The global financial crisis has had some punishing flow-on effects for property investors in New Zealand. Banks that only a few years before had been only too happy to lend at 100% finance on property after property reassessed their exposure to a market that now looked highly risky to them.
Landlords struggled as the economy tightened and unemployment rose. The high levels of lending that had previously been justified by year on year, double-digit capital gains suddenly felt like a millstone for those investors who hadn’t prepared for a downturn.
The most vulnerable were those who had focussed on that capital gain to the detriment of cashflow and suddenly found themselves with a negatively geared property that was worth less than they had paid for it. These were among the first investors to feel the chill wind of change from their lenders!
If you’ve never had any problems with banks or believe that if you always pay your mortgages, you will be ok, don’t be so sure. I know many investors whose relationships with their lenders suddenly turned sour even though they had strong cashflow and had not missed any mortgage payments. Some were shocked to learn that their mortgages could be called in at any time even though they had long term fixed rate agreements!
A policy change at the bank is all it takes to alter your mortgage manager’s decision on their lending on your properties. Try going from 100% lending to 70% lending overnight. On a $300,000 property, that could mean a call from the bank asking you to please come up with an extra $90,000 to fit their revised criteria! This really happens and at it’s worst, lending was reduced to 50% on apartments in Auckland by some banks.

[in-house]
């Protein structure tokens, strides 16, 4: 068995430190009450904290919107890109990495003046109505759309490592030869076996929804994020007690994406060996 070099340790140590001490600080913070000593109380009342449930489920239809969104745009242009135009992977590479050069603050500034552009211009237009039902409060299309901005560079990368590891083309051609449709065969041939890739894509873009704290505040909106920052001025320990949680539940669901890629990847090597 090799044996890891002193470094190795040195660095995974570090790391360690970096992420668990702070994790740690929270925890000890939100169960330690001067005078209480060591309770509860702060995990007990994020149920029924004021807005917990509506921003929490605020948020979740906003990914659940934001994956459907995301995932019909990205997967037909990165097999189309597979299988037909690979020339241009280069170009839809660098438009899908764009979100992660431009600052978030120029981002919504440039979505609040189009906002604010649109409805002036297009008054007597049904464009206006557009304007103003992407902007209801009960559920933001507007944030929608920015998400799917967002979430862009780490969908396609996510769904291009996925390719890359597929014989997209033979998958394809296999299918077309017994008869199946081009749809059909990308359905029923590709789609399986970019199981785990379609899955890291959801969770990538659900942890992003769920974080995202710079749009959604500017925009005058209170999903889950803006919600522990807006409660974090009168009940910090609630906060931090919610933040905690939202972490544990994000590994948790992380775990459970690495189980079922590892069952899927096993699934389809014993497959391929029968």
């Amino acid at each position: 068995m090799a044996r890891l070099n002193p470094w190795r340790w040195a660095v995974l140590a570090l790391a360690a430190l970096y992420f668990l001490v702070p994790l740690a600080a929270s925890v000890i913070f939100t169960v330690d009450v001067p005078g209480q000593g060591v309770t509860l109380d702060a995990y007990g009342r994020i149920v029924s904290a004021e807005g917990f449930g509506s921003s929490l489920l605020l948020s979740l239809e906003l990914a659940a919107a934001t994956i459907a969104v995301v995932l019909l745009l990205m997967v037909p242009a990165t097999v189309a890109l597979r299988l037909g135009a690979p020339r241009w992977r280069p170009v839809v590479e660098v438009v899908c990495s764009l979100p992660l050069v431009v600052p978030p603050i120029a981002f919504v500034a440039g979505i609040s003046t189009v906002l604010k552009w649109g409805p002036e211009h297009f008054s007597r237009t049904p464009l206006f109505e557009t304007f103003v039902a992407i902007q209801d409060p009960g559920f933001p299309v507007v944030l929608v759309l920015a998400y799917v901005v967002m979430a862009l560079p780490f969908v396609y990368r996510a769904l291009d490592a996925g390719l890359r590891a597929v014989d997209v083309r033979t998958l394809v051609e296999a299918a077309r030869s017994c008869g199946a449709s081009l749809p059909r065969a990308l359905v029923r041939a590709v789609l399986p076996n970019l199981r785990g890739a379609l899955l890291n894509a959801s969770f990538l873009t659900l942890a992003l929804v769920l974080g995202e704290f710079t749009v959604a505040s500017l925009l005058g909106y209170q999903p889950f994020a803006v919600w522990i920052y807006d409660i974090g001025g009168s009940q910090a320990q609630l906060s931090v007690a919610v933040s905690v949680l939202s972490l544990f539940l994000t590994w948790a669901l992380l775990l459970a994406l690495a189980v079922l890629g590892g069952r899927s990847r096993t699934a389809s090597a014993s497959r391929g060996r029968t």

This isn’t just scare-mongering. It’s really the purpose of this article. Things do go wrong; with banks, with tenants, or your own personal income. If you hold all your mortgages with one bank, a sudden change could affect your entire property portfolio and put your own home under the spotlight. Split your debt levels among multiple banks and the risk is reduced.
In February 2007, I sat down and took a serious look at my own investments. The property market had been booming for the last 6 years and I could see that we were overdue for a major correction that would have wide-ranging effects. I considered options for exiting the market entirely but considering that the options I looked at were commercial property or finance companies, I probably made the right decision in saying my course!
What I did do was review my borrowing and split my debt levels between four banks to remain under their commercial lending levels. Once you are bumped up to commercial lenders, the scrutiny is much greater. I also kept my overall borrowing to only around 50% of my portfolio’s value. This would set me apart from the majority of other property investors who were more highly geared and also meant I had much better cashflow as the properties were mostly positive cashflow from time of purchase.
I also convinced one bank to remove a property from being used as collateral. This meant that if the worst happened, I should have more than enough equity to be able to have a fire sale and still walk away with cash and have one property that the banks could not get their hands on. I strongly doubt that I would have been able to do this after the global financial meltdown.
I didn’t want to be one of the many investors that were so focussed on growing that they forgot to protect what they already had. Banks will try and hold as much collateral as they can and if it comes to recovering their lending, they don’t care how cheaply the collateral goes for as long as the mortgage is covered.
There are down-sides to using multiple banks. It does mean you have to manage multiple relationships, deal with multiple lending policies, accounts, payments and reviews. It can also make it more difficult to get the best discounts available and balance equity most efficiently. However, I strongly believe that diversifying your lending is an essential practice in minimising risk in a downturn or in an unexpected financial crisis. Like all insurance, it only works if you do it before the event!